There is no confirmed evidence of Roman activity at Dacre but its location only six miles from the Roman lead mining and smelting site at Greehow implies that there must have been a presence in the area added to that are several features and artifacts that could indicate their presence or influence. There is, for example, a field wall in typical Roman style, that is, a rectangle with rounded corners and channel stones have been discovered that could be of Roman origin. There is also an uncorroborated report of the finding of some Roman coins near the centre of the modern village of Dacre, or Dacre Top as it is known locally to distiguish it from Dacre Banks a mille away downhill near the River Nidd and there are the remains of shaft furnaces for the smelting of iron that could be from the Roman era.
There are a number of apparently post-Roman features on Dacre Pasture above Dacre Top and around the prehistoric settlements including the foundations of a number of buildings and some enclosures and while very few have been subject to detailed investigation, none appear to be part of an organised settlement. This, together with the fact that there are some indications of atiquity around the modern village gives rise to the thought that modern Dacre became the focus of community life in the post-Roman era.
Agricultural improvements and particularly 19th century enclosures have obliterated many of the older features but two things support the idea of the development of Dacre village in the first millenium. One is that it is well placed for communication as the current road pattern suggests and the other is that there are one or two ancient field walls among the many, rectangular fields that were created by the Enclosure Acts. These older walls have large earthfast boulders in their foundations, typical of early construction styles and they do not follow the straight lines of more modern structures. Following these walls on foot and on maps confirms that they are likely to have been the walls that divided the arable fields of the village from the open pasture beyond.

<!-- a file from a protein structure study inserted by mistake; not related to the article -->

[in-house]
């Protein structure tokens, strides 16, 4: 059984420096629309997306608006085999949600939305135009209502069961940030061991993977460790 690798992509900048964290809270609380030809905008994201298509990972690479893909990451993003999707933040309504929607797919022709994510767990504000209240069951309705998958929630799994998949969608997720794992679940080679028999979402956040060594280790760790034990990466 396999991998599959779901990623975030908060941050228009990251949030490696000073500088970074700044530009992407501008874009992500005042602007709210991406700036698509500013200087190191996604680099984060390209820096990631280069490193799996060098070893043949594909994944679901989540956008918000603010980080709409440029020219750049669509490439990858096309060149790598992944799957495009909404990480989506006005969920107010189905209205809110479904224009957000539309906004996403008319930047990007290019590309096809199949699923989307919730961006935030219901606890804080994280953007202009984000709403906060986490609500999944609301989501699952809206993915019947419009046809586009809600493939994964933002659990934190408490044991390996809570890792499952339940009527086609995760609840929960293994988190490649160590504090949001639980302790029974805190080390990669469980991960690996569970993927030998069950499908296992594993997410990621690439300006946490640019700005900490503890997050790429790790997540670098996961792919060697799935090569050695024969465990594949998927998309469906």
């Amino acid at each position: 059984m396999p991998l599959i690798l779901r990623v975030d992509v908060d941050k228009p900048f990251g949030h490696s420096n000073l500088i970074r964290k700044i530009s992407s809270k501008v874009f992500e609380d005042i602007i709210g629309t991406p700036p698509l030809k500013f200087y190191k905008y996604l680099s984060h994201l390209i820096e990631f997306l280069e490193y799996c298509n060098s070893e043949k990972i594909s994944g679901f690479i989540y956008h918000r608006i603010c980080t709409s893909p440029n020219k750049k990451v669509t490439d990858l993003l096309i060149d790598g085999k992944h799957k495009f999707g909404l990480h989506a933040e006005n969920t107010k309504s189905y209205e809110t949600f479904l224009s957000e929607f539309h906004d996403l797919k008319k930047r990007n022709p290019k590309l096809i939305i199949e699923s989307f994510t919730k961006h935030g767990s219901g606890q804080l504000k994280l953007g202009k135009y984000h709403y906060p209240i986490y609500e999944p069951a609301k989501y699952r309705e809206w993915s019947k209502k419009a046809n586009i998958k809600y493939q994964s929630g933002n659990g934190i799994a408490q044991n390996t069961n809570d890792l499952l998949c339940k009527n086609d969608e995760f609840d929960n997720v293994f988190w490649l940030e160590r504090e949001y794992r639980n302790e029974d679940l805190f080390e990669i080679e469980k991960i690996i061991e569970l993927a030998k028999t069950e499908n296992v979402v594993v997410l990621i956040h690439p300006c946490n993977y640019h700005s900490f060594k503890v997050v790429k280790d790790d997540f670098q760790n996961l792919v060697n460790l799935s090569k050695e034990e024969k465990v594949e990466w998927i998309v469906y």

We have seen no absolute evidence of technology from the from the first millenium AD but there is a cluster of bloomery furnaces and associated features that in their level of sophistication lie below the very obviously medieval furnaces that have been discovered and it is therefore possible that they predate the Middle Ages. They are bigger and more substantial than the stack furnaces of the Prehisoric site but are smaller in diameter than the medieval furnaces although, like them the hearths are built into the hillside. The slope of the hill on which they have been constructed is however much steeper than the slopes on which the known medieval furnaces have been constructed and they differ too in one other significant way, namely the manner in which slag is was drained from the furnace. On the smaller furnaces the drain has been seen to be on the front of the furnace on the downhill side, a simple arrangement but one which has the disadvantage of draining the very hot molten rock toward the operator. In the obviously meieval furnaces the slag was drained into a pit at the side of the hearth where it could be left until hard. A much safer arrangement. Whether these smaller furnaces are from the Anglo-Saxon/Viking period is yet to be confirmed but it is a reasonable hypothesis.
Bloomery Furnace - Pre-Medieval?